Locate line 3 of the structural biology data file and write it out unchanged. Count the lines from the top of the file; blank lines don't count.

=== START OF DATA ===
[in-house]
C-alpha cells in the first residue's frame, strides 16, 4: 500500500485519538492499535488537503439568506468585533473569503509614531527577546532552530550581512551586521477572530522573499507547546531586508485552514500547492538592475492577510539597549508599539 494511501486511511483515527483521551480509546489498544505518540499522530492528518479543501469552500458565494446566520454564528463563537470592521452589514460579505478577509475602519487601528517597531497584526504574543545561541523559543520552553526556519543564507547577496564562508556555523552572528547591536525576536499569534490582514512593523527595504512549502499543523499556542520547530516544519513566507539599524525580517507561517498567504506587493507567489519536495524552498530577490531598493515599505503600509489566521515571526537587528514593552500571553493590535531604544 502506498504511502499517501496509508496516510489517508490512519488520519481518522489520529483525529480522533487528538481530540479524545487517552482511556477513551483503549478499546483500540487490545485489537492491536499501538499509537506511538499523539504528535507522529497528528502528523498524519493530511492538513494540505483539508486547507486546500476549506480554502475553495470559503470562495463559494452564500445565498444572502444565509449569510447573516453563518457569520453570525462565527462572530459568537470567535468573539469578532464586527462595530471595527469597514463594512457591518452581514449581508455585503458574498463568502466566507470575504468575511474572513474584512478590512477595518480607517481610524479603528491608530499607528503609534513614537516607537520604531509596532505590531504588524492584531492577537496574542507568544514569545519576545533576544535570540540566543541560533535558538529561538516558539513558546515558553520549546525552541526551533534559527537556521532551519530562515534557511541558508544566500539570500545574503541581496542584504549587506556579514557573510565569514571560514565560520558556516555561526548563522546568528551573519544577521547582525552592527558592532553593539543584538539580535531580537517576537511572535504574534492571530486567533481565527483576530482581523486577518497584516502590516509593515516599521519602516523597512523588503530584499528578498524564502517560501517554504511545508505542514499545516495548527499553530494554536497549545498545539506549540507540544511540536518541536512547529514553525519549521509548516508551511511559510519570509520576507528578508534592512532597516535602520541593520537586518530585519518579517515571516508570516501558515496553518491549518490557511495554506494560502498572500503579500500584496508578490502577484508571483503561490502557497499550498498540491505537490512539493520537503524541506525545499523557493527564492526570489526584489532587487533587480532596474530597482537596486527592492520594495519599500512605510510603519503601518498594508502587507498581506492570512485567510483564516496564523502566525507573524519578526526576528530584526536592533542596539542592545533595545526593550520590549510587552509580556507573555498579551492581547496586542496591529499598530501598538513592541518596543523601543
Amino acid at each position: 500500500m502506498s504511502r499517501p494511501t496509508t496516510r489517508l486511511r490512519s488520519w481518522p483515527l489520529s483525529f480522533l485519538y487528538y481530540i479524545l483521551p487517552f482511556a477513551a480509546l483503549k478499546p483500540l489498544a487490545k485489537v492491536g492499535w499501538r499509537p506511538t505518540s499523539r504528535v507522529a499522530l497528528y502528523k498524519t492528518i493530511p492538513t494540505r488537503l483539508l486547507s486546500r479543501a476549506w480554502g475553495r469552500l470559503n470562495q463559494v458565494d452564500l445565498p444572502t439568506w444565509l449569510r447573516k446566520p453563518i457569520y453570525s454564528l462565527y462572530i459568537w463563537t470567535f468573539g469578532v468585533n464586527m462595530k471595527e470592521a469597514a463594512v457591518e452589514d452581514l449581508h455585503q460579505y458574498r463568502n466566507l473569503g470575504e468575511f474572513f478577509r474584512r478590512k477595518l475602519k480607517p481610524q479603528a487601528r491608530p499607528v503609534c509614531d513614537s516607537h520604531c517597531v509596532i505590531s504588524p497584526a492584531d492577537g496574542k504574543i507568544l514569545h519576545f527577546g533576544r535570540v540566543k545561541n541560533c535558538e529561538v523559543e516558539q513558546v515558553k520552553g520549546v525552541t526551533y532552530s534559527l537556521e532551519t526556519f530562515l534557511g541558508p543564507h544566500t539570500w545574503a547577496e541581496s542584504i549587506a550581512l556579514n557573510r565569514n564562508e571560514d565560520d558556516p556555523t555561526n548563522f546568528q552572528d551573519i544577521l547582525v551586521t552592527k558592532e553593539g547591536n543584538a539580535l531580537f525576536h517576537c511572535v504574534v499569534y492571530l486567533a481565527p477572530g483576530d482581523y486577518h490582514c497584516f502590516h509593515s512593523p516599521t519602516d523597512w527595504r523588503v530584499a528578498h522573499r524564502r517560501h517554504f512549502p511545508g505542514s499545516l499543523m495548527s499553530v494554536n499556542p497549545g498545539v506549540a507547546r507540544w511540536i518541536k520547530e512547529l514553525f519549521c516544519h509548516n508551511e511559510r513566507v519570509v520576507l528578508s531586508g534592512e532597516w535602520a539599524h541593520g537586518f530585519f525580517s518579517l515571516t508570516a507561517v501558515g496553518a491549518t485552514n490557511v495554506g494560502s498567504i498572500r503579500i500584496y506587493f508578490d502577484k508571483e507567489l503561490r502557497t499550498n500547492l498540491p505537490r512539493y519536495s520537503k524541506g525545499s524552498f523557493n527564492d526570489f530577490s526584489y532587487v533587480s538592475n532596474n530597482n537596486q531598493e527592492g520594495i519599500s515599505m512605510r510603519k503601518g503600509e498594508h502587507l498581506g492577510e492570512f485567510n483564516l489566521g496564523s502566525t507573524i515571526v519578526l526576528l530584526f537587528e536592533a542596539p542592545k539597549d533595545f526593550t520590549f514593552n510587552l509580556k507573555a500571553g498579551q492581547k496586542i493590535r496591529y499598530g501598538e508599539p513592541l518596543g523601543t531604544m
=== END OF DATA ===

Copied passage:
Amino acid at each position: 500500500m502506498s504511502r499517501p494511501t496509508t496516510r489517508l486511511r490512519s488520519w481518522p483515527l489520529s483525529f480522533l485519538y487528538y481530540i479524545l483521551p487517552f482511556a477513551a480509546l483503549k478499546p483500540l489498544a487490545k485489537v492491536g492499535w499501538r499509537p506511538t505518540s499523539r504528535v507522529a499522530l497528528y502528523k498524519t492528518i493530511p492538513t494540505r488537503l483539508l486547507s486546500r479543501a476549506w480554502g475553495r469552500l470559503n470562495q463559494v458565494d452564500l445565498p444572502t439568506w444565509l449569510r447573516k446566520p453563518i457569520y453570525s454564528l462565527y462572530i459568537w463563537t470567535f468573539g469578532v468585533n464586527m462595530k471595527e470592521a469597514a463594512v457591518e452589514d452581514l449581508h455585503q460579505y458574498r463568502n466566507l473569503g470575504e468575511f474572513f478577509r474584512r478590512k477595518l475602519k480607517p481610524q479603528a487601528r491608530p499607528v503609534c509614531d513614537s516607537h520604531c517597531v509596532i505590531s504588524p497584526a492584531d492577537g496574542k504574543i507568544l514569545h519576545f527577546g533576544r535570540v540566543k545561541n541560533c535558538e529561538v523559543e516558539q513558546v515558553k520552553g520549546v525552541t526551533y532552530s534559527l537556521e532551519t526556519f530562515l534557511g541558508p543564507h544566500t539570500w545574503a547577496e541581496s542584504i549587506a550581512l556579514n557573510r565569514n564562508e571560514d565560520d558556516p556555523t555561526n548563522f546568528q552572528d551573519i544577521l547582525v551586521t552592527k558592532e553593539g547591536n543584538a539580535l531580537f525576536h517576537c511572535v504574534v499569534y492571530l486567533a481565527p477572530g483576530d482581523y486577518h490582514c497584516f502590516h509593515s512593523p516599521t519602516d523597512w527595504r523588503v530584499a528578498h522573499r524564502r517560501h517554504f512549502p511545508g505542514s499545516l499543523m495548527s499553530v494554536n499556542p497549545g498545539v506549540a507547546r507540544w511540536i518541536k520547530e512547529l514553525f519549521c516544519h509548516n508551511e511559510r513566507v519570509v520576507l528578508s531586508g534592512e532597516w535602520a539599524h541593520g537586518f530585519f525580517s518579517l515571516t508570516a507561517v501558515g496553518a491549518t485552514n490557511v495554506g494560502s498567504i498572500r503579500i500584496y506587493f508578490d502577484k508571483e507567489l503561490r502557497t499550498n500547492l498540491p505537490r512539493y519536495s520537503k524541506g525545499s524552498f523557493n527564492d526570489f530577490s526584489y532587487v533587480s538592475n532596474n530597482n537596486q531598493e527592492g520594495i519599500s515599505m512605510r510603519k503601518g503600509e498594508h502587507l498581506g492577510e492570512f485567510n483564516l489566521g496564523s502566525t507573524i515571526v519578526l526576528l530584526f537587528e536592533a542596539p542592545k539597549d533595545f526593550t520590549f514593552n510587552l509580556k507573555a500571553g498579551q492581547k496586542i493590535r496591529y499598530g501598538e508599539p513592541l518596543g523601543t531604544m